Monday, April 18, 2011

Time-Out: Mandel Bread

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Growing up, I always thought I was lucky to be a "halfsie", half Jewish (courtesy of Mom) and half Catholic (courtesy of Dad).  Neither grew up, themselves, completely religious so we learned about both religions, celebrated all of the religious holidays, and got presents for Christmas and Hanukkah.  As kids, the double present part was by far the best. 

Now, I love the fact that we get to celebrate both of our parents heritages.  While, as grown-ups, it might seem like a contradiction to incorporate both religions into our lives, I liken it to family traditions, rather than a uniquely religious tie.  Plus, for both sides of the family, holidays are mostly celebrated by foods.  It is no surprise then, that Passover, which starts tomorrow, has us eating lots of Matzoh.  While I don't eschew flour or breads during Passover, I do make a conscious effort to eat Matzoh and other "approved" products.

In fact, Mom and I, miles apart, both stocked up for the holiday.  We also both made her infamous Mandel Bread.  When we went out to dinner with K and her boyfriend last weekend, he had never heard of Mandel Bread before.  I tried to explain that Mandel was pronounced like the word fondle.  Well, I'm pretty sure in their house it is now being referred to as fondle bread.  Oops.  Anyway, the bread is delicious, and its easy to make during passover when potato starch and cake meal are in abundance (and I found both on sale). It's incredibly easy and delicious; it's a great dessert bread, even for Easter!  I encourage you to reach across religious and cultural boundaries and try this baby out!  You'll be glad you did!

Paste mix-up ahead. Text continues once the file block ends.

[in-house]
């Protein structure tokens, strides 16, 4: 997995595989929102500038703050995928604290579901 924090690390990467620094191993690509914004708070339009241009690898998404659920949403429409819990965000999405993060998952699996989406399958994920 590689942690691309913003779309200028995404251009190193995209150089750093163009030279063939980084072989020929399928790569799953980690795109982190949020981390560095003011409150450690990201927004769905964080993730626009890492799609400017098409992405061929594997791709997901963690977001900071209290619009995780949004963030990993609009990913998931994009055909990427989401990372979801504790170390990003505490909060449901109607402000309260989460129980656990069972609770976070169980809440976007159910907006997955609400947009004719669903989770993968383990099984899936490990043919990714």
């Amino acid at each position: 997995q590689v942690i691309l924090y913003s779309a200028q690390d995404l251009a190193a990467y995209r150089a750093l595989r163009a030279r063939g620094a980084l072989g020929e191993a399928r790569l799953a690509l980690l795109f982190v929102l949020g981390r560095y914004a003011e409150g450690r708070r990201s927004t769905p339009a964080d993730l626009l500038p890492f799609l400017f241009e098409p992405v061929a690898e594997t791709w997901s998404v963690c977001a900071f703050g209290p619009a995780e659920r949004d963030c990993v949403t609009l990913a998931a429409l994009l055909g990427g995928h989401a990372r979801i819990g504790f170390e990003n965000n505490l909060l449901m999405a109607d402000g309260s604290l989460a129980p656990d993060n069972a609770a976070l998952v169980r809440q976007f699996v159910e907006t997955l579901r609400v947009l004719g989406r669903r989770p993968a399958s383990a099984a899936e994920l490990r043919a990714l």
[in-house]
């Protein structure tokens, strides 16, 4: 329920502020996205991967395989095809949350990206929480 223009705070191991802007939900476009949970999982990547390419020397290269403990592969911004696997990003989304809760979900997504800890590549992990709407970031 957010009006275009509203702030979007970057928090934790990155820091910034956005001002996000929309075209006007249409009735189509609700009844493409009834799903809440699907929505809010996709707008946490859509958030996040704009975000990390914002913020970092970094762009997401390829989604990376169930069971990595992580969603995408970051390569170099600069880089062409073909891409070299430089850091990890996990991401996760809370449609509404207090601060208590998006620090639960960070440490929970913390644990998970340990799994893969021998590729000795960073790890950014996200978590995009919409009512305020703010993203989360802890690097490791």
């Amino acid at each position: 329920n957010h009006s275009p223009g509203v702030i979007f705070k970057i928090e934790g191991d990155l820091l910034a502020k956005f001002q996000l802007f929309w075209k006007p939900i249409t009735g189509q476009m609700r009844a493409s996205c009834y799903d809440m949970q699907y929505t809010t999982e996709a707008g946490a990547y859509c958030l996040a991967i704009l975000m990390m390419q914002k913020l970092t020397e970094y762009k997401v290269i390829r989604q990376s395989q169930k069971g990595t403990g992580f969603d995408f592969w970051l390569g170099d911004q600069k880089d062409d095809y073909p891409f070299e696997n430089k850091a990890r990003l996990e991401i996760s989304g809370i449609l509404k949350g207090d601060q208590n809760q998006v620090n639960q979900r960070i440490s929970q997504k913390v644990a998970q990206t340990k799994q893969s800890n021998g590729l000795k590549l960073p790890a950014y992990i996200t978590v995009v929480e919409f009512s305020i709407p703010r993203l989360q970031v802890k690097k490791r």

Mandel Bread
Serves:  2 loaves, 16 people
2 cups + 2 teaspoons sugar
1/2 pound butter/margarine

6 eggs
2 3/4 cups cake meal
3/4 cup potato starch
6 ounces bittersweet chocolate (or bittersweet chocolate chips)
1 cup nuts
1 teaspoon cinnamon

Preheat the oven to 350 degrees F.  Cream 2 cups of sugar and butter/margarine.  Beat in eggs, one at a time.  In another bowl, sift together potato starch and cake meal.  Slowly fold the potato starch into the creamed mixture.  Stir in chocolate and nuts.  Grease cookie sheets and form loaves on it.  In a small bowl, combine remaining 2 teaspoons of sugar and cinnamon.  Sprinkle loaves with cinnamon and sugar mixture. Bake for approximately 45 minutes, until the top is golden brown.

You can also substitute potato starch for corn starch.  I have with no noticeable differences.  I wouldn't suggest substituting out the cake meal though.  That's what gives the bread its distinct texture.  Also, I frequently leave the nuts out if they are too expensive!

Easy and delicious, and just in time for Passover.  But, I'm telling you, it would be great for your Easter table too!

Until the next time my oven is on...


  1. I feel like I could have written this myself! I once got in an argument at college when someone told me I can't be both... well I am! To me it's all about honoring the traditions that come with the holidays (which, of course, include food), rather than the more religious aspects.


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Welcome! I'm Dani (aka the Growing Foodie), just a girl balancing her career and passion for all things edible in NYC. I hope you'll join me in my adventures in life, through food. (Click for More)
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